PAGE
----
Thursday, 10 April 2014

The Paris Wife by Paula McLain

I have a weakness for historical fiction and even more when it is about a well known person. Lately, I read Freud's Mistress and now I found another good one about Hemingway and his first wife Hadley Richardson, The Paris Wife by Paula McLain. It is told from Hadley's point of view and retells the story how they met, married and went to Paris to live during the roaring twenties. Well, it was not that roaring for them, Hemingway struggling to write his first novel and surviving by working as a journalist.

They still managed to travel around in Europe, visiting Italy, Austria, Spain especially Pamplona, San Sebastien, Madrid in Hemingway's quest for bull fights. They travelled with friends, other artists, writers, painters and others who always seemed to be drawn to each other in those days. The Spanish visits was the base for one of his his first books (and by some considered as one of his best) The Sun Also Rises. 

Living with an artist is probably not that easy and living with Hemingway was certainly not easy. He had depressions, fought with people, suffered from a bad confidence and had doubts in himself, later in life he was diagnosed as manodepressive and suicidal. These problems were not so visible in the early days but Hadley was a totally different person from Hemingway and the crowd they were hanging out with. She was there to support him and they did love each other. They travelled, he wrote, she took care of him. In 1923 their son Jack (called Bumby) was born. They continued their life which in between the creative work consisted on meeting in cafés and bars, drinking, drinking and drinking, discussions, holidays, like a big family. They met all the great names of the days, Ezra Pound, Gertrud Stein and Alice Token, Sherwood Anderson, James Joyce, Zelda and Scott Fitzgerald and more which had all gathered in Paris and spend their summers at the Riviera, which in those days was not so popular as today. They were the ones making it popular.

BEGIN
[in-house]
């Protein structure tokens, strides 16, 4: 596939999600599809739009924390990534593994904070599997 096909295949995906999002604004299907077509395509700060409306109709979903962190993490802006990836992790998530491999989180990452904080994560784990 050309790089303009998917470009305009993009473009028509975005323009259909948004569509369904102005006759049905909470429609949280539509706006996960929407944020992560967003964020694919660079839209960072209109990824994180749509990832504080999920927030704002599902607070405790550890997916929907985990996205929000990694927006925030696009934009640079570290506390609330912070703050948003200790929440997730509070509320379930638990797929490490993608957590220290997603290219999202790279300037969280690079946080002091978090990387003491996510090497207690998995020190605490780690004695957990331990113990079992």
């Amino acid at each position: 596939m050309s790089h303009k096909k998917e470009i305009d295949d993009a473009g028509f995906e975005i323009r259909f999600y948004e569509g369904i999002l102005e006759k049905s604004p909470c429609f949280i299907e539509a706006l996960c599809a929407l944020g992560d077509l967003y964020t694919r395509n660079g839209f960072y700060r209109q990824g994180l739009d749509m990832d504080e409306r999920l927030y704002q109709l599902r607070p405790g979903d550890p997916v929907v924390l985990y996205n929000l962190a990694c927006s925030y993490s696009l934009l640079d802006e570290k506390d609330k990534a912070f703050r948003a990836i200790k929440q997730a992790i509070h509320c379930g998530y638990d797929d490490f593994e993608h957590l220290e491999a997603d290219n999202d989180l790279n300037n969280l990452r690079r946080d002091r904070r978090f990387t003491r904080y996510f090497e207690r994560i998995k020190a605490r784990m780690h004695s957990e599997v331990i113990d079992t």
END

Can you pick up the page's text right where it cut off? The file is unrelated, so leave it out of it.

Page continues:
Relationships were easy, coupled changed and in the end it was too much for Hadley's and Hemingway's marriage. I will not spoil the story with too many details, I can only say that I would not have put up with what she put up with even if I loved the man! This is an easygoing read, a good description of the times. Paula McLain has done a lot of research and she has managed to give Hadley a good, realistic voice and you feel that you get to see the man Hemingway as he was before fame and public images made him into what he became.  As usual, having read a fictional biography you feel you have to read a real biography of Hemingway. He did after all have an adventurous life and four wifes.
And... of course, read some of his books. I have only read, The Snow on Kilimandjaro, The Sun Also Rises (long time ago and I can't say I remember them so a re-read is up) and lately (which I still remember and it is a wonderful book) The Old Man and the Sea!

Later in life Hemingway wrote about Hadley: I wish I had died before I ever loved anyone like her!

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